Just hours before yet another mass shooting, President Obama told the BBC that the biggest frustration of his presidency has been his failure to bring in stricter gun control laws, "even in the face of repeated mass killings." He said he had been "stymied" in his efforts to introduce "common sense gun safety laws" since taking office. "If you look at the number of Americans killed since 9/11 by terrorism, it's less than 100," he said. "If you look at the number that have been killed by gun violence, it's in the tens of thousands." To not have resolved the issue "is distressing," said Obama, whose latest executive order on the issue could add millions of people to the background-check system.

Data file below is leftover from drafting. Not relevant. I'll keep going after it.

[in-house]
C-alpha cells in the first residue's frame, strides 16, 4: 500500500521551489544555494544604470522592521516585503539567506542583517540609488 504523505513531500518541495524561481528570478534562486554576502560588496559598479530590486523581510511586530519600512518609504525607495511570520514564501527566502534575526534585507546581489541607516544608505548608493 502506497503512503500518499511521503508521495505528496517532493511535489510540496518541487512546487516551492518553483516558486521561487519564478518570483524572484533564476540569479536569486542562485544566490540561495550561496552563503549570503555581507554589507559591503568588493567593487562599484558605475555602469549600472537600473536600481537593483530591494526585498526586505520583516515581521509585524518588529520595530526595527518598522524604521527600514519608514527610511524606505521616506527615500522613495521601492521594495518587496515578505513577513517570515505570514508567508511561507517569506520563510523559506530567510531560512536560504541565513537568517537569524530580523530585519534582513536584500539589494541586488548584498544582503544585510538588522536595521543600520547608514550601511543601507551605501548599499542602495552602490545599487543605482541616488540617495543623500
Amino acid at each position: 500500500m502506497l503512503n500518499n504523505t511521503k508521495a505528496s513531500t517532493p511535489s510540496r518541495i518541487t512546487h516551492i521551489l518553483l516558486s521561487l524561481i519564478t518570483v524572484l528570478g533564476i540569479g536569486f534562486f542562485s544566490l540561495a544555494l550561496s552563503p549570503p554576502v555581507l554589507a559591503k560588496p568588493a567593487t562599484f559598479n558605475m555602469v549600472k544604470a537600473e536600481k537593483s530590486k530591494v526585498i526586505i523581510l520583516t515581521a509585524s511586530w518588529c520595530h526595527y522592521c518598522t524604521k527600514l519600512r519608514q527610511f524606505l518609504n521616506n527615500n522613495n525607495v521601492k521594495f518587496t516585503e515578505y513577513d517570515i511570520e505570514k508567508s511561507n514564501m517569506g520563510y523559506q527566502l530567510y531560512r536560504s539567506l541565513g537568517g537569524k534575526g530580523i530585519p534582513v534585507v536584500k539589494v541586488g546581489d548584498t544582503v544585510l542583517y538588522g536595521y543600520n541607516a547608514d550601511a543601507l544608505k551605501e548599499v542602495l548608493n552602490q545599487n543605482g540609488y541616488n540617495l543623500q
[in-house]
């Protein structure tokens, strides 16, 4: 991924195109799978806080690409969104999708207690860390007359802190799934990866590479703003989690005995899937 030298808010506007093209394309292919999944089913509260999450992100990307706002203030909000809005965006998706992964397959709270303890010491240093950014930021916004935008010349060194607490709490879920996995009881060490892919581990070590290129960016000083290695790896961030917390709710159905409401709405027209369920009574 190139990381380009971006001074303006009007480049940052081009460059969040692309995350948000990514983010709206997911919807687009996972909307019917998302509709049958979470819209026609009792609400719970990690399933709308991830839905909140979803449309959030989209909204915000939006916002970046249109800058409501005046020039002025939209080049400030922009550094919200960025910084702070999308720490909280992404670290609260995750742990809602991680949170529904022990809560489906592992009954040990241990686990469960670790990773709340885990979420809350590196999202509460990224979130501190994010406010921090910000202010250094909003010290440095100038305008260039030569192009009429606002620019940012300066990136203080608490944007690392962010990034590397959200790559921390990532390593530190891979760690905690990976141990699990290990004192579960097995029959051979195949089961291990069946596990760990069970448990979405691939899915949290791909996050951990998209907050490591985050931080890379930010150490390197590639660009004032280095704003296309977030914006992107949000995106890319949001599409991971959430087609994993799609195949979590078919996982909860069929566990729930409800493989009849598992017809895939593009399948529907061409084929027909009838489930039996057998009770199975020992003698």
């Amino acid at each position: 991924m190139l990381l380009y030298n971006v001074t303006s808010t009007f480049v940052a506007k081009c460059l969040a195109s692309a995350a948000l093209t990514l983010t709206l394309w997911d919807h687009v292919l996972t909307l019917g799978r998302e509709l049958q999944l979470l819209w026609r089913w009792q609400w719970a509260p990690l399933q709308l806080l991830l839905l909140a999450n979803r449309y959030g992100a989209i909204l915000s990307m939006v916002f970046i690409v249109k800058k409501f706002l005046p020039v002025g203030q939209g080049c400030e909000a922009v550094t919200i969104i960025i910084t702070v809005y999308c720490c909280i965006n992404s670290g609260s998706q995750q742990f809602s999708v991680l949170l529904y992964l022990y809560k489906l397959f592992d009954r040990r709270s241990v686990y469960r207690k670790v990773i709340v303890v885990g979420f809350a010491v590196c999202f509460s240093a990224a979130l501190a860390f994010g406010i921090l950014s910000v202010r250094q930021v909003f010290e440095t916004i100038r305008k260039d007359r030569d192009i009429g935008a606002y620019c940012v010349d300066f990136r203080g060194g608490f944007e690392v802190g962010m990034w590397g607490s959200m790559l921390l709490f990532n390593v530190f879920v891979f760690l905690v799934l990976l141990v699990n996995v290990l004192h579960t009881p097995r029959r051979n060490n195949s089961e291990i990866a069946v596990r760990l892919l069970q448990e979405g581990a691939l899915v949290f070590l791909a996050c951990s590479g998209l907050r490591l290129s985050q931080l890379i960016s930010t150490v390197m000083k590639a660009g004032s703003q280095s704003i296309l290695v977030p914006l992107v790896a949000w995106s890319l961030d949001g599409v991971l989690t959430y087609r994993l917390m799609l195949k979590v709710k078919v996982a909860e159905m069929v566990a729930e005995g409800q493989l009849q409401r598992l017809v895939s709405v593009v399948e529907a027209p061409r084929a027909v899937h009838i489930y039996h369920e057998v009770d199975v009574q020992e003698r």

The wide-ranging interview also touched on issues such as the Iran deal, the US-UK relationship, and gay rights in Kenya, where Obama arrives today. The president "was relaxed and confident, buoyed by a string of 'wins' on health care, Cuba, and Iran, after bitter and ongoing battles with his many critics," says interviewer Jon Sopel. The only "body swerve," Sopel says, is when he asked the president how many minds he had been able to change on the Iran deal, which left "the impression that he has persuaded precisely zero." (Earlier this week, Obama said farewell to Jon Stewart on the Daily Show.)